Studies have shown that criminals look for certain types of victims and often identify them by factors they cannot explain. Sometimes it’s a victim’s clothes. Other times it’s a victim’s age. It can be a casual mention on social media of where a person will be at a certain time. And sometimes, it is simply a crime of opportunity, as in the case of this Ohio home-invasion incident.

Afternoon Surprise

Illustration by: Jason Brauncowski

Illustration by: Jason Brauncowski

In January 2023, an Ohio teenager came home from school on a day like any other. Unlike many 16-year-old boys, he was aware of his surroundings and heard a car pulling up in his driveway. Thinking it might be his uncle, he peeked out the window and saw a man he did not recognize approaching the house.

The graduate of hunter safety and firearms safety classes went to his mother’s bedroom and retrieved both the 9mm handgun she kept there and a magazine of ammunition. He then took a position of cover from which he could observe the front door. When the stranger realized the front door was unlocked, he came inside.

At this point, the young man racked the pistol’s slide, chambering a round, and pointed the now-loaded firearm at the intruder. Facing a teenager with a gun, the intruder did the smart thing and ran. The young man locked the door, called his mother and then called the Geauga County Sheriff’s Office. Law enforcement later arrested the intruder and charged him with burglary after neighbors and the young man identified him.1

No Shots Fired

Armed self-defense frequently involves a situation in which the miscreant with motive decides that preservation of life is more important than the acquisition of felonious income.2

The teenager defended his home and defeated the intruder without firing a shot. He did not chase the invader or even engage with him. He remained calm and followed a plan he had obviously worked out in his own mind before the incident happened. Then he followed up with both his mother and authorities in order to get the machinery of law enforcement working the problem of the intruder.

With help from doorbell cameras and neighbors, the police were able to get a description of the car and the intruder, leading to his arrest.

Unlocked Door

Our young defender can be faulted for only one thing: He failed to lock the door after he came home from school, which allowed the intruder easy entry. A locked door might have made it possible to avoid the confrontation. But teens often feel safe in their homes, and this one likely did not prioritize locking the door right after he entered — a mistake he probably won’t make in the future.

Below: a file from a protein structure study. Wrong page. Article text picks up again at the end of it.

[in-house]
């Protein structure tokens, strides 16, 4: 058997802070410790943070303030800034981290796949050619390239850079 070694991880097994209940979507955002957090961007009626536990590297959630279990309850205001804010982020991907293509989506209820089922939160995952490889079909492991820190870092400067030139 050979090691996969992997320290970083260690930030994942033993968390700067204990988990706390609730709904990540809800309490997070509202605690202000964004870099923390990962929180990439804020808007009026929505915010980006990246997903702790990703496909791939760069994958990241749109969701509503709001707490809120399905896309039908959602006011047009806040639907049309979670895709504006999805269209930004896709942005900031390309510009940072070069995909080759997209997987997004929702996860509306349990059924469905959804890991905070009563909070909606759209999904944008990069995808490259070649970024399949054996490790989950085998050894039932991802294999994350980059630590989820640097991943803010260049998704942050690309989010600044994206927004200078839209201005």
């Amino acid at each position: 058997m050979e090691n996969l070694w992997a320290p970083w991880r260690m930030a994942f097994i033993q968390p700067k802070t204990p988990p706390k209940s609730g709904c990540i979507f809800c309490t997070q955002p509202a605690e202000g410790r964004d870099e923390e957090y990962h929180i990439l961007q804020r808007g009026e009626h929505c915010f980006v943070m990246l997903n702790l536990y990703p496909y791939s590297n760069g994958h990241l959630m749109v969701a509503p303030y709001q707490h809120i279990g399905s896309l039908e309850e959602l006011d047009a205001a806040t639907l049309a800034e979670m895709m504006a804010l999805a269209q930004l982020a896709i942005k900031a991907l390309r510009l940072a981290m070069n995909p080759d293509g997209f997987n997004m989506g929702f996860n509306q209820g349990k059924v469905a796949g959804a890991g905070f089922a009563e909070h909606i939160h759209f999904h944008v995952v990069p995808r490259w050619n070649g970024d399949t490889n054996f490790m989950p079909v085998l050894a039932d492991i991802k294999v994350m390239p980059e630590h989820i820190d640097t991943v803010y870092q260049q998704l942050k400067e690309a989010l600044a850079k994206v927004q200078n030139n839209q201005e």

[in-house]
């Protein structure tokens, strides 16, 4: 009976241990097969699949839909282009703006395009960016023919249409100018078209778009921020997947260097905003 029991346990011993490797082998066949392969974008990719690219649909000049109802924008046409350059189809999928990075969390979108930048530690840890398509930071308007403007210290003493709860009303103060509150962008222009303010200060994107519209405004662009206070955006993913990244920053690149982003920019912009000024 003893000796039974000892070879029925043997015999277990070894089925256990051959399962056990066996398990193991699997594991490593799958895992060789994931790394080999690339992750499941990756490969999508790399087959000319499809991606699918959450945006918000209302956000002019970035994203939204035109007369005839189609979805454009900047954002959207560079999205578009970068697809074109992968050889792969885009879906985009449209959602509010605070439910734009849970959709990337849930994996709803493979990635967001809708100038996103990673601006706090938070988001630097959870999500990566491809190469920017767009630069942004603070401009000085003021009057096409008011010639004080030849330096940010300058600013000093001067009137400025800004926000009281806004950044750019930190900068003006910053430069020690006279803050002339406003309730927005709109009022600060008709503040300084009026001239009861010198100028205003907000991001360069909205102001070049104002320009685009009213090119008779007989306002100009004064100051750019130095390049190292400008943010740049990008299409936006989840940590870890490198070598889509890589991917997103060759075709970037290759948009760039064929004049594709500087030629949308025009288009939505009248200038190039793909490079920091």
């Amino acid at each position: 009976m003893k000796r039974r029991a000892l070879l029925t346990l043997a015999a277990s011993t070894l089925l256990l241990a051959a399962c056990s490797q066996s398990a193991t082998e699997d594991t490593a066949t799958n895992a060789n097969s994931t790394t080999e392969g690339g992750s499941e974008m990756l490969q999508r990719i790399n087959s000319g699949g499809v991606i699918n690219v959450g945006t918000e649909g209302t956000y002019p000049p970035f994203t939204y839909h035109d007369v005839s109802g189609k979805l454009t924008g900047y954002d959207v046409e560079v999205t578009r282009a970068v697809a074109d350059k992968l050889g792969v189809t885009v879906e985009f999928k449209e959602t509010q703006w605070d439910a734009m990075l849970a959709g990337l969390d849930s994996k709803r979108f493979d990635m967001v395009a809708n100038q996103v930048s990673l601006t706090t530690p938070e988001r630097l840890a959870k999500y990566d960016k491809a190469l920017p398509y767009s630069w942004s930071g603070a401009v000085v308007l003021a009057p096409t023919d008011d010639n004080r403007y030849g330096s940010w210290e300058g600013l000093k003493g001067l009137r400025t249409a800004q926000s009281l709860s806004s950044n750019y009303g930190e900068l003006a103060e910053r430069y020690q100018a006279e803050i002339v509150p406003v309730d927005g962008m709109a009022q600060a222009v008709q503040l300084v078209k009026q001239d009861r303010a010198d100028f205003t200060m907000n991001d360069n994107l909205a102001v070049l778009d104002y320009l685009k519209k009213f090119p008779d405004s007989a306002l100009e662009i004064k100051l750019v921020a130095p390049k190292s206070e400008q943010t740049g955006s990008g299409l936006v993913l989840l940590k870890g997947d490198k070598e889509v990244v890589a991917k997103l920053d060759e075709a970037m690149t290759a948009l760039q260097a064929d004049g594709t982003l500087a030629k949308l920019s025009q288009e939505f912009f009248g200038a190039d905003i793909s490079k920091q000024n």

However, he did prioritize protecting himself with a loaded firearm. His strategy of taking cover in the event the stranger was armed was smart, as was his pointing the gun at the intruder when the man entered the home.

Staging the Firearm

What was perhaps not as smart was allowing the firearm to remain unloaded until the intruder came inside. While the news stories do not indicate the distances involved, a dedicated attacker could certainly have closed with the young man quickly. Most living rooms average 12 to 20 feet in size. The attacker could have covered that distance in less than two seconds. Equally important, a gun that needs to be racked could easily suggest to an intruder a lack of skill or confidence. This could have made the defender’s failure to chamber a round as soon as he accessed the firearm a fatal mistake. While it’s fortunate that did not happen, a favorable outcome does not validate bad tactics.

Video Adds Insurance

The defender’s mother was quite shaken by the experience, and it appears she learned a valuable lesson: She installed cameras and other security devices in her home. Readers should learn from her. Had the young man been required to shoot, there would have been no video record. There would have been a more thorough investigation, and a lack of video could have impeded that investigation. Having video is insurance against unjust charges.

Legal Framework

No charges were filed against the young defender. The teenager was legally in possession of his mother’s firearm. While pointing a firearm at another person is usually considered assault with a deadly weapon, the youth was privileged in Ohio due to its Castle Doctrine.3 The intruder entered without permission and was trespassing in the living quarters of the young man. Our defender could have shot the intruder at that point under Ohio law, but it is far better for his mental health that he did not.


(1) Dave Nethers, “Teen stops home invasion with mother’s handgun,” Jan. 17, 2023, Fox 8 News, It is a second-degree felony to trespass with the intent to commit a criminal offense in either an occupied structure when another person is present or an occupied habitation of any person when any person is present or likely to be present. See Ohio Revised Code Section 2911.12(A).

(2) The attacker’s motives are unknown in this case. He could have been after goods or people. The risk is always there.

(3) “[A] person is presumed to have acted in self-defense or defense of another when using defensive force that is intended or likely to cause death or great bodily harm to another if the person against whom the defensive force is used is in the process of unlawfully and without privilege to do so entering, or has unlawfully and without privilege to do so entered, the residence or vehicle occupied by the person using the defensive force.” See Ohio Revised Code Section 2901.05 (B)(2).